Issue: Overweight employees cost you more in health care costs, and new research proves it. But you can't discriminate against them.
Risk: More courts are saying that obesity is a protected disability under the Americans with Disabilities Act (ADA).
Action: Tell managers to ignore applicants' weight, unless it could prevent a candidate from performing the job's essential functions.
A new University of Michigan study quantifies what many companies already know: Overweight and obese employees cost more, as much as $1,500 each annually, to insure. (Costs are also higher for underweight workers.)
Still, you can't discriminate against obese people in hiring, firing, pay or promotions. While no federal law specifically outlaws such bias, more courts in recent years have allowed employees to claim obesity as an ADA-protected disability.
Recent case: A 420-pound man was verbally offered a cook's job at a McDonald's, but was told not to start work until a custom-made uniform arrived. The man was never called back and, after several months, he filed an ADA lawsuit, claiming that McDonald's didn't hire him because its managers considered him morbidly obese and, therefore, unable to perform the job.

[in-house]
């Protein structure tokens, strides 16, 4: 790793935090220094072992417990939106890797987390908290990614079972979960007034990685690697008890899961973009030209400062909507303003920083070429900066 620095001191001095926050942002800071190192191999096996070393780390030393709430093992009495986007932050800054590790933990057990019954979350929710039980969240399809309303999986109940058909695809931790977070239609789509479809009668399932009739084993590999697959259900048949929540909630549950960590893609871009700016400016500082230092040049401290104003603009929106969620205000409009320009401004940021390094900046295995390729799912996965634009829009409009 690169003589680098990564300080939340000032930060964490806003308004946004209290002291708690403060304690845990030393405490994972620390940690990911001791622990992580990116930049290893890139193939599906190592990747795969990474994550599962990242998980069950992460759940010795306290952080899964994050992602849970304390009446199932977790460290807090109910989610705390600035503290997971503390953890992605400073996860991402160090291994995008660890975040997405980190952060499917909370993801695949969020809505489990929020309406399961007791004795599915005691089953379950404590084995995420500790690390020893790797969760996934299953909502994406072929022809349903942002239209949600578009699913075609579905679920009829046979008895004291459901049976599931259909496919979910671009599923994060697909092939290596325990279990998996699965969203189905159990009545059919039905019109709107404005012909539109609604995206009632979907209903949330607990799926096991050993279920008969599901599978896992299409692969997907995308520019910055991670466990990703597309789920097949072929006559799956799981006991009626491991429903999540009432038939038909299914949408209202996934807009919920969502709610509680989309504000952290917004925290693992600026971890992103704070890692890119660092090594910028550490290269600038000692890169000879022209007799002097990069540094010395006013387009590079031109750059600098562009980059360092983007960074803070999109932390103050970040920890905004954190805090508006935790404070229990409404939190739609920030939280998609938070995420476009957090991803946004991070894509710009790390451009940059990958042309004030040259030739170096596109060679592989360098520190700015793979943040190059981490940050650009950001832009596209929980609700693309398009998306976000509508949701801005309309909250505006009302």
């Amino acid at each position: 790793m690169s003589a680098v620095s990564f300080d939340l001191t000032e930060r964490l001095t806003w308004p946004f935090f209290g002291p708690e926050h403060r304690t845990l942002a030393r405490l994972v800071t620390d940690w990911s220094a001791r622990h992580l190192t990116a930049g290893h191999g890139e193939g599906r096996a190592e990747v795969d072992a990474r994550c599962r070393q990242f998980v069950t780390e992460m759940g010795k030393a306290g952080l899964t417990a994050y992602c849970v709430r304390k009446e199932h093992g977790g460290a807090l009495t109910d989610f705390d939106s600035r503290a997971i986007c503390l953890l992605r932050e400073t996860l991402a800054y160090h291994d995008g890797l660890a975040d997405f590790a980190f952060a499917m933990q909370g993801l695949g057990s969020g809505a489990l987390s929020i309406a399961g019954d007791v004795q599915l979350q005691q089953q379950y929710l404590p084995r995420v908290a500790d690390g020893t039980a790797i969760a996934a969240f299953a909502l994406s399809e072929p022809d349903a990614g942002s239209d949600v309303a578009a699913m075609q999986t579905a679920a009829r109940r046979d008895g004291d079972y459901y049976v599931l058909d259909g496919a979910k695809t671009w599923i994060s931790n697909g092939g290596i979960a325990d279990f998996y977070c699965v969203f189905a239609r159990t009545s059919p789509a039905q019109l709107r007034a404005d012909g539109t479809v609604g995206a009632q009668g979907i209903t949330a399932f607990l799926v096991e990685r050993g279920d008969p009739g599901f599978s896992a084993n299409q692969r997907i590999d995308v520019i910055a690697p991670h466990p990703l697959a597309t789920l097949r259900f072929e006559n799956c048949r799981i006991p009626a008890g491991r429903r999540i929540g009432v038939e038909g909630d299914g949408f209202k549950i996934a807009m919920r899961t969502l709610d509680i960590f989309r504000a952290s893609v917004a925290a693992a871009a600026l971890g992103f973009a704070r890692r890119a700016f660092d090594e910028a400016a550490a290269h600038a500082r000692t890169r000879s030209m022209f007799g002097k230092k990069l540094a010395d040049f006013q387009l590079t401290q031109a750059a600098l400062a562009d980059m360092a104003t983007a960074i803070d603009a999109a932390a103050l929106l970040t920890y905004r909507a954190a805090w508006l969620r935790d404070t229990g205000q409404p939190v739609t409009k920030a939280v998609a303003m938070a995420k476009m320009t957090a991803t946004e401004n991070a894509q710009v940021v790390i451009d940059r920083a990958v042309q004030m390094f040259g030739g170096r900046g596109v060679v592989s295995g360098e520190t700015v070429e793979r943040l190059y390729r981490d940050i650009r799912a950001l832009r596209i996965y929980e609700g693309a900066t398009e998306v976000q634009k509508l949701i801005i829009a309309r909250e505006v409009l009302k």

McDonald's argued that obesity isn't covered under ADA. The court disagreed, saying that McDonald's perceived him to be disabled because of his weight, so he did qualify under ADA. (Conner v. McDonald's Restaurant, Conn. Sup. Ct. 2003)
Lesson: Other courts have ruled that you shouldn't simply assume a candidate can't perform the job's essential functions; you must test the person in the job or secure a doctor's opinion.
- Be prepared to explain why hiring criteria favor experience more than education
- Ban class actions in arbitration agreements
- Document why you fired worker, even in cases where rationale seems crystal clear
- Court: Union contract limits arbitrator's role
- Do your pre-Hire tests carry lawsuit risks? New EEOC guidance helps make the call